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When I want to express the idea of "someone is ever so close to / inches away from / a step away from doing something", I usually say « à deux doigts de faire quelque chose ». A similar expression « à deux pas de » seems to be reserved solely for denoting spatial proximity, as in:

« à deux pas de chez toi »

I find it interesting that in French, you use the word "doigt(finger)" instead of "pas(step)" for the figurative meaning of "a step away from", whereas the equivalent idiomatic expressions in English, German, Italian, Russian and Polish all revolve round the word "pas(step)" – "a step away from", "einen Schritt davon entfernt", "a un passo dal", "в шаге от" and "tylko o krok od" respectively.

This is why I was wondering if you could ever say:

« à deux pas de faire quelque chose »

in French as well.

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    The following thought doesn’t answer (and is not meant to detract from) your good question, but English also has several expressions that capture better the notion of something being even closer/nearer than “within a step [or two]” and which, in my opinion, would be better suited for using figuratively/non-spatially with “doing/being something” than expressions using “step/s” (e.g., “within a hair’s breadth of”//”within a heartbeat of”//”within an inch of”). – Papa Poule Mar 11 '17 at 16:47
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    Agreed with that. "One or two steps away from" something in the figurative sense seems to mean that you have specific stages to go through (perhaps even directives to intentionally follow). To add to your suggestions, one could consider "on the verge of", "on the edge of", "on the point of" – Luke Sawczak Mar 11 '17 at 19:30
  • By "finding common ground" do you mean finding a calque? (Even though what we're saying is that the English doesn't really conform to the figurative "step" meaning either.) Au contraire, à mon avis, toute language possède en effet une variété d'expression suffisante (ou au moins satisfaisante) si les expressions littéralement traduites ne conviennent pas. Si, comme l'ont dit les autres, "à deux pas" ne peut probablement pas porter un sens figuratif, il ne faut pas en exiger un mais chercher une autre formulation : "sur le bord de", "au point de", "à la veille de", "au seuil de" pour commencer. – Luke Sawczak Mar 12 '17 at 3:30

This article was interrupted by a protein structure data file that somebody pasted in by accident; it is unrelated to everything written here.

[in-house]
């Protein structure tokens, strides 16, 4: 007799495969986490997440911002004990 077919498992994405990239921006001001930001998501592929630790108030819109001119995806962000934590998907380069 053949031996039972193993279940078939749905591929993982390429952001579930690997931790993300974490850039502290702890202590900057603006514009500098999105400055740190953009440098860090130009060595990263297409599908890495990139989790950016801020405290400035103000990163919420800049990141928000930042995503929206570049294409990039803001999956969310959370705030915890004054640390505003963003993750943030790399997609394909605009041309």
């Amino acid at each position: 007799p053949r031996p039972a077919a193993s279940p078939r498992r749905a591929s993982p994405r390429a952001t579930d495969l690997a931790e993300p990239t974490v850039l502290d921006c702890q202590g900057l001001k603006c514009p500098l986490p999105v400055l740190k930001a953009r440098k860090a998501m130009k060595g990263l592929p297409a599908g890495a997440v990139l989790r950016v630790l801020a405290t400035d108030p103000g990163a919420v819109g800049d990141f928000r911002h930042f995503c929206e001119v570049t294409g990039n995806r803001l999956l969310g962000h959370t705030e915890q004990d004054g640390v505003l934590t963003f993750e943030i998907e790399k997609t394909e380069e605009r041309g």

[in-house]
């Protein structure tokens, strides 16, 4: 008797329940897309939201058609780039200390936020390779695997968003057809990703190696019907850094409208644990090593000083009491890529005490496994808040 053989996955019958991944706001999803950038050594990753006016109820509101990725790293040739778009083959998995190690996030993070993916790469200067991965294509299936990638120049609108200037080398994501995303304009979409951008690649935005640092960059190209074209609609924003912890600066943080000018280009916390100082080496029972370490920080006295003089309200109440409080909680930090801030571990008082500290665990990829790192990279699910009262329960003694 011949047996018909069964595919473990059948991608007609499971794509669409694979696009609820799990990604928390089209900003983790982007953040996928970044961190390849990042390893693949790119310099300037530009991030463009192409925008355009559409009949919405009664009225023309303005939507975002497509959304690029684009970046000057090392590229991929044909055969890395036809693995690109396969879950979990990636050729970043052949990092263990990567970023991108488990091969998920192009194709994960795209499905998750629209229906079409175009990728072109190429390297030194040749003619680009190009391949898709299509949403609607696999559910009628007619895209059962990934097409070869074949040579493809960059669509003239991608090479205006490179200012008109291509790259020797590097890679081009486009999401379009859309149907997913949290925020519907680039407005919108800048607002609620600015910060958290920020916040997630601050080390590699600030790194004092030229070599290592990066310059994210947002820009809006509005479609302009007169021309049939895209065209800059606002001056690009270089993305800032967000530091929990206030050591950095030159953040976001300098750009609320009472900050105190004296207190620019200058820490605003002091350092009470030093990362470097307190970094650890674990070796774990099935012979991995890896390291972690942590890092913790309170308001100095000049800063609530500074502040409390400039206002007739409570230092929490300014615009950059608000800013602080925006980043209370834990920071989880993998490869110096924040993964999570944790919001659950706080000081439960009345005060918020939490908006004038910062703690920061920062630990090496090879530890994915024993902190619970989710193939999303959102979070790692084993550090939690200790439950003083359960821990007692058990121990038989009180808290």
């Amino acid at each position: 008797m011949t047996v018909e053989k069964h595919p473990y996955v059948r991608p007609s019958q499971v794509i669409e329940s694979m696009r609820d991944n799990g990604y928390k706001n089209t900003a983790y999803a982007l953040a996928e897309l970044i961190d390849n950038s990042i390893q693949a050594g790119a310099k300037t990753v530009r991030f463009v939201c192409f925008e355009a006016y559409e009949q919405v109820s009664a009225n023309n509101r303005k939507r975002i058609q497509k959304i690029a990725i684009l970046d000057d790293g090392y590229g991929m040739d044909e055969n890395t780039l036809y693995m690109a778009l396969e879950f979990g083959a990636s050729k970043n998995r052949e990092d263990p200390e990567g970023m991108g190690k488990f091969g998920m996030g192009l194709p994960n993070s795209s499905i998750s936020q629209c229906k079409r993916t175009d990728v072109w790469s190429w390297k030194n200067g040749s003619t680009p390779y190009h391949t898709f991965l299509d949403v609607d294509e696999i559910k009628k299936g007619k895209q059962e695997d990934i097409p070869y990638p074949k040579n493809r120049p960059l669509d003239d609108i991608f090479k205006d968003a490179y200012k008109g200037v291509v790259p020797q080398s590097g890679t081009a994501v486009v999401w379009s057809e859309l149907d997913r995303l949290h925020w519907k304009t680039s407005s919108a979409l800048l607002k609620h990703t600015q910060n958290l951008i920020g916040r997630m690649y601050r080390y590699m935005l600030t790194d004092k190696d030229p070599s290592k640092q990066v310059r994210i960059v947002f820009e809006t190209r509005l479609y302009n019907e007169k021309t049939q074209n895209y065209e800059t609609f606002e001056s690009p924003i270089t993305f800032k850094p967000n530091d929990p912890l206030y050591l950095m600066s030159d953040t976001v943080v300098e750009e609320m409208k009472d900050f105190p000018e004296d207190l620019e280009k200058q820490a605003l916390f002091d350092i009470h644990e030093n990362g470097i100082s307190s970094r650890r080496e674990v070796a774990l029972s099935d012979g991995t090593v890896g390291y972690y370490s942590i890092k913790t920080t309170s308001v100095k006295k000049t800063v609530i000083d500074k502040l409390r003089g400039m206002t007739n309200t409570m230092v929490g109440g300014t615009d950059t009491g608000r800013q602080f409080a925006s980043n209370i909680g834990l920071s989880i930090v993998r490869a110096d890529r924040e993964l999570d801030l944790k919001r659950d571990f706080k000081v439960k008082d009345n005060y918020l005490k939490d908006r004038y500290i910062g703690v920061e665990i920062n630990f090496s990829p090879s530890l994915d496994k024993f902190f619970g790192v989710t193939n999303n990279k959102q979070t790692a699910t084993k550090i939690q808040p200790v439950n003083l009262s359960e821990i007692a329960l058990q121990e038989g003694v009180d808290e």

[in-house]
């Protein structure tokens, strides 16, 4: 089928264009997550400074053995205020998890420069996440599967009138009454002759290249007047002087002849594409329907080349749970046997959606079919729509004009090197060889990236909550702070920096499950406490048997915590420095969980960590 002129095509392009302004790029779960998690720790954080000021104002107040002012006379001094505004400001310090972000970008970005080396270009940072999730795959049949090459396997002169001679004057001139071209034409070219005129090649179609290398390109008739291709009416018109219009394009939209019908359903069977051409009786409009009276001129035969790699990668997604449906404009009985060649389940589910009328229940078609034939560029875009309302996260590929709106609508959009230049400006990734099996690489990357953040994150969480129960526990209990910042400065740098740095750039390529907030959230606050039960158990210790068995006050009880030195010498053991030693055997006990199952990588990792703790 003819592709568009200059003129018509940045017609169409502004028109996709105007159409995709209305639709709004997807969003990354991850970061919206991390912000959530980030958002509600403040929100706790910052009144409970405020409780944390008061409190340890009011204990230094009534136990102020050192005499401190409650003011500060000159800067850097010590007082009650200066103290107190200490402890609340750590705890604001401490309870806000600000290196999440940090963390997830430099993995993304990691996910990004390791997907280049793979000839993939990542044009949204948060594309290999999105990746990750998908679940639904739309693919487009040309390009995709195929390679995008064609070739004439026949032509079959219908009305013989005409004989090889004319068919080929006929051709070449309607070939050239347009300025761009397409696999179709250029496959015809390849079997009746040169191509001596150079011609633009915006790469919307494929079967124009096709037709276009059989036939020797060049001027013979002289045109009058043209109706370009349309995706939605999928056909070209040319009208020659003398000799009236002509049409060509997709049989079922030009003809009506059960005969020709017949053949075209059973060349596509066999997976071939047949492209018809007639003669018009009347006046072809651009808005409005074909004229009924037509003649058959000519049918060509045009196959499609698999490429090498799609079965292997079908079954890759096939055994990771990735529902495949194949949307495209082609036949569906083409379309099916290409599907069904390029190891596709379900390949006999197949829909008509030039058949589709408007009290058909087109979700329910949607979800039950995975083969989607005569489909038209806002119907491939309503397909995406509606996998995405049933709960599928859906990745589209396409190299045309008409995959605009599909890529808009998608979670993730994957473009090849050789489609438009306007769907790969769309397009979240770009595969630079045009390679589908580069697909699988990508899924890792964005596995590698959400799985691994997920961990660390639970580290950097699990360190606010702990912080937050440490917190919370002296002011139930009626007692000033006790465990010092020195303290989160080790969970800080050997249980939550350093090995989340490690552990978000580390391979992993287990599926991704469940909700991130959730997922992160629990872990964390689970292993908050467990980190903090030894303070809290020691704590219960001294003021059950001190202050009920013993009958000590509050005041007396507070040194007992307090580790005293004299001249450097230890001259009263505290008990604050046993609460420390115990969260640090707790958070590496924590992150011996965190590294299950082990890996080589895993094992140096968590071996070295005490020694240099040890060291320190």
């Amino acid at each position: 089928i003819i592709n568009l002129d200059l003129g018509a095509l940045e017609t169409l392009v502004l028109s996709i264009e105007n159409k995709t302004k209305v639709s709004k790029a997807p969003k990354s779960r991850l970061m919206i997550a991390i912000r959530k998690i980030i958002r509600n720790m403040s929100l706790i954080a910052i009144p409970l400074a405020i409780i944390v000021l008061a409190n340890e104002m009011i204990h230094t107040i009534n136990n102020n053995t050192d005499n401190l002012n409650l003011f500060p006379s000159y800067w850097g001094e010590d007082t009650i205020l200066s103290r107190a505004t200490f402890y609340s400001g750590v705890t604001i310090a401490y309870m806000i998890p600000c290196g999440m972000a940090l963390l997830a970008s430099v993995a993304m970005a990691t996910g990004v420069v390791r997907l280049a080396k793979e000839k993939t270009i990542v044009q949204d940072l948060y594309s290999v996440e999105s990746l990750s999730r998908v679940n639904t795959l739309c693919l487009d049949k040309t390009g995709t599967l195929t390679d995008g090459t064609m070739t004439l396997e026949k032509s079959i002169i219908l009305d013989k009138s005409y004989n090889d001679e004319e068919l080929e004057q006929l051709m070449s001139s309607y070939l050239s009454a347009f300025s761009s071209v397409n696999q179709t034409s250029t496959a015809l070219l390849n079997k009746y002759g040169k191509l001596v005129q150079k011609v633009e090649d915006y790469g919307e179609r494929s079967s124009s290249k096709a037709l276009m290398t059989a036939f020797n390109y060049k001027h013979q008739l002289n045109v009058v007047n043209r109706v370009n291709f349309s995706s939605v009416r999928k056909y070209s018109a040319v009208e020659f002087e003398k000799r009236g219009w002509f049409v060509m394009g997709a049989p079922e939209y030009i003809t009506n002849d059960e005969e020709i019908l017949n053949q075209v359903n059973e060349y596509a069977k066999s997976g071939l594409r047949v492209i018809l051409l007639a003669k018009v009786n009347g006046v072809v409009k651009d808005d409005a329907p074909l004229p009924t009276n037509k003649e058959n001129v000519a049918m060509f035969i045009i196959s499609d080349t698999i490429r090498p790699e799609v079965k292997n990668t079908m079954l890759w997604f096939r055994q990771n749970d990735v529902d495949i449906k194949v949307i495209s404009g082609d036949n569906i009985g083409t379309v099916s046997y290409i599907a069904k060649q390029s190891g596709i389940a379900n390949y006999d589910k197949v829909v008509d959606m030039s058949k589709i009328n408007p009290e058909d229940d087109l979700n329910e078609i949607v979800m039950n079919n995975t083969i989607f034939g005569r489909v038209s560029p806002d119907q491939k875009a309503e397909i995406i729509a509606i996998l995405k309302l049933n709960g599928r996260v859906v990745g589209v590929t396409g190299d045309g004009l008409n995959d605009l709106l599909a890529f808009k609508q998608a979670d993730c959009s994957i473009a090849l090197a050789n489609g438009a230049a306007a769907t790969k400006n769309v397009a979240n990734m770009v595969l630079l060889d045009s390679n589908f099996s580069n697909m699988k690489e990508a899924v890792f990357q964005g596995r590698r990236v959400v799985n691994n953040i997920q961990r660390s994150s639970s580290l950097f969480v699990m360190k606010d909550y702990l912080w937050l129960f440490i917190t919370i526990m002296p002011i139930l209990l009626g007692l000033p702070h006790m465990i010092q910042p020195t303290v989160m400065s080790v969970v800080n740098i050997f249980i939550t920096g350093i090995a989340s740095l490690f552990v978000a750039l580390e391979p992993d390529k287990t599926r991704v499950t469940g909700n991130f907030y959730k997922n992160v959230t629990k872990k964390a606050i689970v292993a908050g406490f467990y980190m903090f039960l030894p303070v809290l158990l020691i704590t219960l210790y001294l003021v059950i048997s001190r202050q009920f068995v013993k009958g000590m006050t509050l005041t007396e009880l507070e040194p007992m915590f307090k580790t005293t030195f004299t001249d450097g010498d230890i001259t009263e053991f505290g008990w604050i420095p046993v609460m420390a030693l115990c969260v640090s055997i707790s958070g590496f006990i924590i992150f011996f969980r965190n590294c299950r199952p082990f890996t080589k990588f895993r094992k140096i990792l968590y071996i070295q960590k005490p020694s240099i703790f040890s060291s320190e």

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No, I would rule out à deux pas de faire quelque chose.

À deux pas is always used to say "at a walking distance".

  • Agreed. I think you will be understandable, but it is not the cleanest way to use this expression. – Mistalis Mar 11 '17 at 10:09
  • Agreed too. Being à deux pas doesn’t even involve being interested in making the said two steps to reach the spot. For instance, someone could live à deux pas from the headquarters of a criminal gang, but hoping for the day this distance will increase. If on the other hand they end up being à deux doigts from selling the house 40% lower than its actual value, just to get further away, then there’s no doubt they’re contemplating the action in spite of the money loss that could occur. – Montée de lait Mar 11 '17 at 23:56
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To bring some hard data to this discussion, I looked up à deux pas de la * on ngrams.google.com. I had to cut the à to stay under an ngrams limitation to 5-grams. It looks like all the expressions that come up involve a location. I also replaced _la with mon, ma, son, sa, cette, un, des and the results were pretty much the same: always involving a location.

A search for à deux pas de faire does not return much at all on google in general, and deux pas de faire does not seem to be a known ngrams in ngrams.google.com.

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